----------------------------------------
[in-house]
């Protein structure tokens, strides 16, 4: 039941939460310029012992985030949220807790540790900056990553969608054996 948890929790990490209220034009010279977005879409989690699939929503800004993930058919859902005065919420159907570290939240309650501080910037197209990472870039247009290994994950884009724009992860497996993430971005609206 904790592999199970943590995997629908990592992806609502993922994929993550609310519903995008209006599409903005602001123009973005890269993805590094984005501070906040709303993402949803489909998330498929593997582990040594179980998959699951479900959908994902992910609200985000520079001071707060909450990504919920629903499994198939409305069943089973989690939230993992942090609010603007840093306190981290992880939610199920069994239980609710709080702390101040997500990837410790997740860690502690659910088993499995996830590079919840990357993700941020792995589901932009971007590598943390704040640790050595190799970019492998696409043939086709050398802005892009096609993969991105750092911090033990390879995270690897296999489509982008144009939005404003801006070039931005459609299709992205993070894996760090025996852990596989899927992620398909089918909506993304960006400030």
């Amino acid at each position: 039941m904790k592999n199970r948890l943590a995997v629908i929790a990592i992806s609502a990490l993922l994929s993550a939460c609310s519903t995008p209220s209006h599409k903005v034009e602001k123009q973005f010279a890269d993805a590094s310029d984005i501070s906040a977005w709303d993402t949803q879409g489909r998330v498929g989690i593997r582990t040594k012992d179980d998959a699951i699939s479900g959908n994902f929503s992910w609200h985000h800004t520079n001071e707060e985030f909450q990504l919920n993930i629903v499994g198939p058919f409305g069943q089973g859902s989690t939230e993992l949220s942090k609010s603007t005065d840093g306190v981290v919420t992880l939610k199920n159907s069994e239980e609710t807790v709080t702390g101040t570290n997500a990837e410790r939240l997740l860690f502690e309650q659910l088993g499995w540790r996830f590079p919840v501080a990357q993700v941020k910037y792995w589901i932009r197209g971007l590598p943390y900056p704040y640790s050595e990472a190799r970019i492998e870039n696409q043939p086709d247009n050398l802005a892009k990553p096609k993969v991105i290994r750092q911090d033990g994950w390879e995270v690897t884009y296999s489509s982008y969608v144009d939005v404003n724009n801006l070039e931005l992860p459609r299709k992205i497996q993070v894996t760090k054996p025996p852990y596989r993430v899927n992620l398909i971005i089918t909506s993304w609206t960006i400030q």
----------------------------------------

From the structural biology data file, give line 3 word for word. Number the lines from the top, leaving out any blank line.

């Amino acid at each position: 039941m904790k592999n199970r948890l943590a995997v629908i929790a990592i992806s609502a990490l993922l994929s993550a939460c609310s519903t995008p209220s209006h599409k903005v034009e602001k123009q973005f010279a890269d993805a590094s310029d984005i501070s906040a977005w709303d993402t949803q879409g489909r998330v498929g989690i593997r582990t040594k012992d179980d998959a699951i699939s479900g959908n994902f929503s992910w609200h985000h800004t520079n001071e707060e985030f909450q990504l919920n993930i629903v499994g198939p058919f409305g069943q089973g859902s989690t939230e993992l949220s942090k609010s603007t005065d840093g306190v981290v919420t992880l939610k199920n159907s069994e239980e609710t807790v709080t702390g101040t570290n997500a990837e410790r939240l997740l860690f502690e309650q659910l088993g499995w540790r996830f590079p919840v501080a990357q993700v941020k910037y792995w589901i932009r197209g971007l590598p943390y900056p704040y640790s050595e990472a190799r970019i492998e870039n696409q043939p086709d247009n050398l802005a892009k990553p096609k993969v991105i290994r750092q911090d033990g994950w390879e995270v690897t884009y296999s489509s982008y969608v144009d939005v404003n724009n801006l070039e931005l992860p459609r299709k992205i497996q993070v894996t760090k054996p025996p852990y596989r993430v899927n992620l398909i971005i089918t909506s993304w609206t960006i400030q």